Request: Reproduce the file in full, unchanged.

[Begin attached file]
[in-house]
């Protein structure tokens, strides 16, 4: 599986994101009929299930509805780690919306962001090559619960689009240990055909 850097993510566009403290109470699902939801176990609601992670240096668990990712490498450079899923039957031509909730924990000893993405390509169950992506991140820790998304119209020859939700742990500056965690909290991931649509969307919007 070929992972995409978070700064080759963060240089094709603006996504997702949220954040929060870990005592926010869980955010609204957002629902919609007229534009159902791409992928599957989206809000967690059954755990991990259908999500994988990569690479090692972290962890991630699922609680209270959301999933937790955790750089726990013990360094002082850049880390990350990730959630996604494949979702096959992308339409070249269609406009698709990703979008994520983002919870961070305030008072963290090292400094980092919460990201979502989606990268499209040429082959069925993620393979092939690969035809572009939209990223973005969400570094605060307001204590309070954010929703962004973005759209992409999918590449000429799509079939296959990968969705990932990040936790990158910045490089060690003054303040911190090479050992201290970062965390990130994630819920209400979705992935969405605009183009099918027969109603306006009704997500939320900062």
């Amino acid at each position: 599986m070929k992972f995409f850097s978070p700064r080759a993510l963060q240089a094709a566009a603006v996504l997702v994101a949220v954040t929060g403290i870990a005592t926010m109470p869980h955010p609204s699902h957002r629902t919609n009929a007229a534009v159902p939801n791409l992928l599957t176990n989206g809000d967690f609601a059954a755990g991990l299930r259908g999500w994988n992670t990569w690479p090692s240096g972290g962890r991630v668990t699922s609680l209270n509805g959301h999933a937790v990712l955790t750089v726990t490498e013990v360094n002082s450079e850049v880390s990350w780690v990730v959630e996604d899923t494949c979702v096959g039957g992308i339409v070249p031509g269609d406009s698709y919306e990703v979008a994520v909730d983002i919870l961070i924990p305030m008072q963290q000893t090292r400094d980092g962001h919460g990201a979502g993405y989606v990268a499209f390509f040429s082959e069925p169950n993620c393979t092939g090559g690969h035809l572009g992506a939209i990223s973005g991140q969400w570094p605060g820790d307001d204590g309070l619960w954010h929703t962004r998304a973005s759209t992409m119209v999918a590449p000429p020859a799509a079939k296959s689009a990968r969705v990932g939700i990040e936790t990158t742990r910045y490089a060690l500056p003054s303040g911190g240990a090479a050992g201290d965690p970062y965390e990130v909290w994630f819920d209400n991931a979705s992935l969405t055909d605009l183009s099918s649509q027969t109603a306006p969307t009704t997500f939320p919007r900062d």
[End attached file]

[in-house]
């Protein structure tokens, strides 16, 4: 599986994101009929299930509805780690919306962001090559619960689009240990055909 850097993510566009403290109470699902939801176990609601992670240096668990990712490498450079899923039957031509909730924990000893993405390509169950992506991140820790998304119209020859939700742990500056965690909290991931649509969307919007 070929992972995409978070700064080759963060240089094709603006996504997702949220954040929060870990005592926010869980955010609204957002629902919609007229534009159902791409992928599957989206809000967690059954755990991990259908999500994988990569690479090692972290962890991630699922609680209270959301999933937790955790750089726990013990360094002082850049880390990350990730959630996604494949979702096959992308339409070249269609406009698709990703979008994520983002919870961070305030008072963290090292400094980092919460990201979502989606990268499209040429082959069925993620393979092939690969035809572009939209990223973005969400570094605060307001204590309070954010929703962004973005759209992409999918590449000429799509079939296959990968969705990932990040936790990158910045490089060690003054303040911190090479050992201290970062965390990130994630819920209400979705992935969405605009183009099918027969109603306006009704997500939320900062």
């Amino acid at each position: 599986m070929k992972f995409f850097s978070p700064r080759a993510l963060q240089a094709a566009a603006v996504l997702v994101a949220v954040t929060g403290i870990a005592t926010m109470p869980h955010p609204s699902h957002r629902t919609n009929a007229a534009v159902p939801n791409l992928l599957t176990n989206g809000d967690f609601a059954a755990g991990l299930r259908g999500w994988n992670t990569w690479p090692s240096g972290g962890r991630v668990t699922s609680l209270n509805g959301h999933a937790v990712l955790t750089v726990t490498e013990v360094n002082s450079e850049v880390s990350w780690v990730v959630e996604d899923t494949c979702v096959g039957g992308i339409v070249p031509g269609d406009s698709y919306e990703v979008a994520v909730d983002i919870l961070i924990p305030m008072q963290q000893t090292r400094d980092g962001h919460g990201a979502g993405y989606v990268a499209f390509f040429s082959e069925p169950n993620c393979t092939g090559g690969h035809l572009g992506a939209i990223s973005g991140q969400w570094p605060g820790d307001d204590g309070l619960w954010h929703t962004r998304a973005s759209t992409m119209v999918a590449p000429p020859a799509a079939k296959s689009a990968r969705v990932g939700i990040e936790t990158t742990r910045y490089a060690l500056p003054s303040g911190g240990a090479a050992g201290d965690p970062y965390e990130v909290w994630f819920d209400n991931a979705s992935l969405t055909d605009l183009s099918s649509q027969t109603a306006p969307t009704t997500f939320p919007r900062d």